August 23, 2021
The logistics industry is a lucrative field for a lot of people. It's essential, stable, and well-paid - provided you get the right training and choose the right path. We've talked about logistics jobs before by diving into the role of a fleet manager and even benchmarking logistics manager salaries across the world. Today, we're looking at dispatchers, particularly truck dispatchers.
What skills do you need to acquire to work as a dispatcher? Do you need a degree? Where do you find dispatcher jobs and, most importantly, what's the salary range you can expect? Keep reading to learn all about the truck dispatcher job.
First things first - how do you become a truck dispatcher? Let's explore what education and training you need to land the job.
The education minimum to become a truck dispatcher is a high school diploma or GED. While these may vary from country to country, an equivalent of a high school diploma is a must to get started.
Dispatching courses are resources you can find online while being in school or working another job. Finding free, helpful courses might take some time but if you can afford to invest in paid courses you can always turn to a site like Udemy or LearnDispatch.
If investing in dispatching courses is not something you can afford at the moment, you can explore free guides and blog posts related to the logistics industry as such. Below are some of the guides you can dive into right away.
While it may not be a requirement, getting a Bachelor's degree in logistics management or supply chain management will be a huge plus. A degree in a relevant field will help you negotiate your position and pay, not to mention increased promotion opportunities.
Any experience in dispatching or related roles will definitely create a competitive advantage. More often than not, any experience in business environments as well as with office software will be beneficial. See if you can find a job opportunity with a local delivery business as those are easier to find.
By gaining experience in deliveries, you can gradually move to larger transportation operations and take on duties specific to trucking and dispatching.
Next up are the actual duties of a truck dispatcher. What are they expected to deliver on a daily basis and in the long term? Let's take a closer look.
A day-in-life of someone in the truck dispatcher career path could look something like this.
Route planning and route optimization are two key things that truck dispatchers need to manage. Route planning, as the name suggests, is planning routes each truck driver will need to make on a given day. Depending on the business, drivers may need to make multiple routes a day, and it's the dispatchers' job to make sure the routes are successful.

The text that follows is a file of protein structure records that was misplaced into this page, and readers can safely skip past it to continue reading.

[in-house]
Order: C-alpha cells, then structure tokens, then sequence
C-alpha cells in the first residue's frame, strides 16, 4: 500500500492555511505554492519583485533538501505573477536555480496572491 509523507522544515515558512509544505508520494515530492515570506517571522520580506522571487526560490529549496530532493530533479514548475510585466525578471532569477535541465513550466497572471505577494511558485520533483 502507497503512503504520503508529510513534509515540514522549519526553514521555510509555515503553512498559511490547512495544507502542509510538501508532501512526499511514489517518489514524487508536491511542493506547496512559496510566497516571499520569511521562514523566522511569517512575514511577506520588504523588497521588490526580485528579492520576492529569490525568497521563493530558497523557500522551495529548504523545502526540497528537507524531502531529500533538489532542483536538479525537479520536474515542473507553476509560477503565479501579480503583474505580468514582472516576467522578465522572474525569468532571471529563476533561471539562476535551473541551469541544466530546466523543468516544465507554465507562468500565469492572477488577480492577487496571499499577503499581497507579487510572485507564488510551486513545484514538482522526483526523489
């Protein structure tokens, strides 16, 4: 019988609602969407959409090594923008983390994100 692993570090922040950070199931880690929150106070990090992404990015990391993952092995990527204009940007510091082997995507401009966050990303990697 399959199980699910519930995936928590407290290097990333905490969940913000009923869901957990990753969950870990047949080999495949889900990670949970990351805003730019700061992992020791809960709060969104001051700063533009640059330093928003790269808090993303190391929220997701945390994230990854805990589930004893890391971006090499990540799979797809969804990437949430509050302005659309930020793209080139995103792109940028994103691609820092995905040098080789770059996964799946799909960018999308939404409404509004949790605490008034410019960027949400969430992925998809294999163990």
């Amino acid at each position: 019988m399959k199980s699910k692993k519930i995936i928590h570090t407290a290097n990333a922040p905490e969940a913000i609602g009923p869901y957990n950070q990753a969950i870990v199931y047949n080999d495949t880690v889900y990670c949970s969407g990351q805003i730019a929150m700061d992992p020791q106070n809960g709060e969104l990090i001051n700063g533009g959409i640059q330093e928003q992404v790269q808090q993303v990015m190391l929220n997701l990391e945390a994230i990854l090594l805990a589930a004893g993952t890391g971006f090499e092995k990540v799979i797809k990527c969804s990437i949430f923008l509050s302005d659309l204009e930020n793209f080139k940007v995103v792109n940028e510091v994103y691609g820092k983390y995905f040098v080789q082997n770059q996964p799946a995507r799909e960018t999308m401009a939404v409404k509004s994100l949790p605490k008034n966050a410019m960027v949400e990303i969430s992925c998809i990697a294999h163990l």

Route optimization involves using loads of insider knowledge about the fleet and drivers, as well as the service area, to make sure all driver employees use the trucks efficiently and no detail is missed. To determine the best routes for all trucks given their capacity and restrictions, dispatchers use designated route planning software.
To schedule and dispatch routes, dispatchers need to manage truck drivers. Freight deliveries happen according to shipping schedules and truckers' individual schedules too. In this case, delivery success depends on how well truck dispatchers manage the schedule matrix.
Among the tips on managing truck drivers is pre-scheduling freight deliveries with the help of courier dispatch software like Track-POD. This type of software considers every driver's daily schedule and reports on individual and overall performance to keep dispatchers organized.
Customer communication is a core responsibility for any dispatcher. To keep customers informed and at their respective delivery locations, dispatchers may need to make calls, write emails, or communicate via other channels - depending on what the company prefers.
Of course, this can be automated too. Companies that use last-mile delivery tools can automate all communication with customers with the help of SMS, email, and driver-to-customer chat. In this case, customers receive shipment notifications at the time specified by the dispatcher. Having a tool like this saves dispatchers loads of time.
Commercial truck maintenance consists of proactive maintenance and reactive maintenance, i.e. repairs. The job of a dispatcher is to reinforce preventive maintenance programs to keep trucks in perfect condition and minimize downtime and repair costs.
Any company needs its fleet in top condition to dispatch freight according to the schedule and keep customers as well as suppliers happy. By using a vehicle check app like Track-POD, dispatchers and fleet managers can take care of the vehicles with drivers' help by making vehicle checks an essential part of every route.